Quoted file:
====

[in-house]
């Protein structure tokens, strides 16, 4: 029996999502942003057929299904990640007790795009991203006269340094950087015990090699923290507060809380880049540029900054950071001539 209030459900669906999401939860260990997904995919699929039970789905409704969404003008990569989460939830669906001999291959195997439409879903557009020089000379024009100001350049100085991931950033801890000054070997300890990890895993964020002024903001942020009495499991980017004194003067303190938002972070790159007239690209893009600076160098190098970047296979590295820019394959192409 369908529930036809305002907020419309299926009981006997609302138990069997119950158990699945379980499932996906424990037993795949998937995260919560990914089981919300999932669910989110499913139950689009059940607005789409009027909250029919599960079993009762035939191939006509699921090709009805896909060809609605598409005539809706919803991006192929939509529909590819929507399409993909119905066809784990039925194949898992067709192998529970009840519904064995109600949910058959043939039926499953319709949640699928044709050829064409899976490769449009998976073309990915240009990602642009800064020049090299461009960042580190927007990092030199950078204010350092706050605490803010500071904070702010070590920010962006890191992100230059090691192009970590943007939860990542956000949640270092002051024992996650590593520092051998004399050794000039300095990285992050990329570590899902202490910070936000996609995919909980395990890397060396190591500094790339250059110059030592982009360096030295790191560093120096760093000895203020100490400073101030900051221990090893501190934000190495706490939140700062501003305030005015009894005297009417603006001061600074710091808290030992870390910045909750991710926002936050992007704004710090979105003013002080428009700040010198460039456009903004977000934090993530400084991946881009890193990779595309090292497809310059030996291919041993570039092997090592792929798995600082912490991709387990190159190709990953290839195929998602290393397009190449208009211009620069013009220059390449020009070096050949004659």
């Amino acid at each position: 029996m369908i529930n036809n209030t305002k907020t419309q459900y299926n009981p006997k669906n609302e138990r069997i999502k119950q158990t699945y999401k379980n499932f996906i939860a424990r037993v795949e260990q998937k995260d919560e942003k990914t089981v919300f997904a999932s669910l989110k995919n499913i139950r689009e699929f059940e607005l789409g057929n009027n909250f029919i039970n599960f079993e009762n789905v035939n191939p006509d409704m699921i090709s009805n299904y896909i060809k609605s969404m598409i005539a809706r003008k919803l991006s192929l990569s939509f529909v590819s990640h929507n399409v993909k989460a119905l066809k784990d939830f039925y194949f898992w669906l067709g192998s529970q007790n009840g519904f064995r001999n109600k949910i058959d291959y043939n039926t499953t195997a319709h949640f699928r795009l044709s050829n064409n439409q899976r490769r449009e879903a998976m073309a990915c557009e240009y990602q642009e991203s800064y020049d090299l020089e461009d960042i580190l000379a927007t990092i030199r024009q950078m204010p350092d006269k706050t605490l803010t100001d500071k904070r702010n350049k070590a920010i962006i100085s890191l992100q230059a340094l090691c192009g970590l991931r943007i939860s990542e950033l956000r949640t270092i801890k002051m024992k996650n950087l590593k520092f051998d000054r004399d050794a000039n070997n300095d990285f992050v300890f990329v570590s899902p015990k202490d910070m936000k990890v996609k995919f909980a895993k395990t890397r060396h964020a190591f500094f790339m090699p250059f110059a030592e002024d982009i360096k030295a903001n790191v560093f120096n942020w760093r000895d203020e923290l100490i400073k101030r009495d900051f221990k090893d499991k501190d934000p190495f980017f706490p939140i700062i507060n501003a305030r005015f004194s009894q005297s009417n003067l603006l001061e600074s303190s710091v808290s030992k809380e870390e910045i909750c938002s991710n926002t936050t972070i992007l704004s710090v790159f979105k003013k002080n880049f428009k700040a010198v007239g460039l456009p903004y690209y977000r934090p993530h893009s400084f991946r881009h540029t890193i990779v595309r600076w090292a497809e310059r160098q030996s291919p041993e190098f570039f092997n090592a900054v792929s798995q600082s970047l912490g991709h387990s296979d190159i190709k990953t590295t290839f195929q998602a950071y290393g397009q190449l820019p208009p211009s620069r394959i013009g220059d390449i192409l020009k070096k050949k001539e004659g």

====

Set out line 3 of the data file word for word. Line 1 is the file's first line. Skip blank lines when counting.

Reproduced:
């Amino acid at each position: 029996m369908i529930n036809n209030t305002k907020t419309q459900y299926n009981p006997k669906n609302e138990r069997i999502k119950q158990t699945y999401k379980n499932f996906i939860a424990r037993v795949e260990q998937k995260d919560e942003k990914t089981v919300f997904a999932s669910l989110k995919n499913i139950r689009e699929f059940e607005l789409g057929n009027n909250f029919i039970n599960f079993e009762n789905v035939n191939p006509d409704m699921i090709s009805n299904y896909i060809k609605s969404m598409i005539a809706r003008k919803l991006s192929l990569s939509f529909v590819s990640h929507n399409v993909k989460a119905l066809k784990d939830f039925y194949f898992w669906l067709g192998s529970q007790n009840g519904f064995r001999n109600k949910i058959d291959y043939n039926t499953t195997a319709h949640f699928r795009l044709s050829n064409n439409q899976r490769r449009e879903a998976m073309a990915c557009e240009y990602q642009e991203s800064y020049d090299l020089e461009d960042i580190l000379a927007t990092i030199r024009q950078m204010p350092d006269k706050t605490l803010t100001d500071k904070r702010n350049k070590a920010i962006i100085s890191l992100q230059a340094l090691c192009g970590l991931r943007i939860s990542e950033l956000r949640t270092i801890k002051m024992k996650n950087l590593k520092f051998d000054r004399d050794a000039n070997n300095d990285f992050v300890f990329v570590s899902p015990k202490d910070m936000k990890v996609k995919f909980a895993k395990t890397r060396h964020a190591f500094f790339m090699p250059f110059a030592e002024d982009i360096k030295a903001n790191v560093f120096n942020w760093r000895d203020e923290l100490i400073k101030r009495d900051f221990k090893d499991k501190d934000p190495f980017f706490p939140i700062i507060n501003a305030r005015f004194s009894q005297s009417n003067l603006l001061e600074s303190s710091v808290s030992k809380e870390e910045i909750c938002s991710n926002t936050t972070i992007l704004s710090v790159f979105k003013k002080n880049f428009k700040a010198v007239g460039l456009p903004y690209y977000r934090p993530h893009s400084f991946r881009h540029t890193i990779v595309r600076w090292a497809e310059r160098q030996s291919p041993e190098f570039f092997n090592a900054v792929s798995q600082s970047l912490g991709h387990s296979d190159i190709k990953t590295t290839f195929q998602a950071y290393g397009q190449l820019p208009p211009s620069r394959i013009g220059d390449i192409l020009k070096k050949k001539e004659g």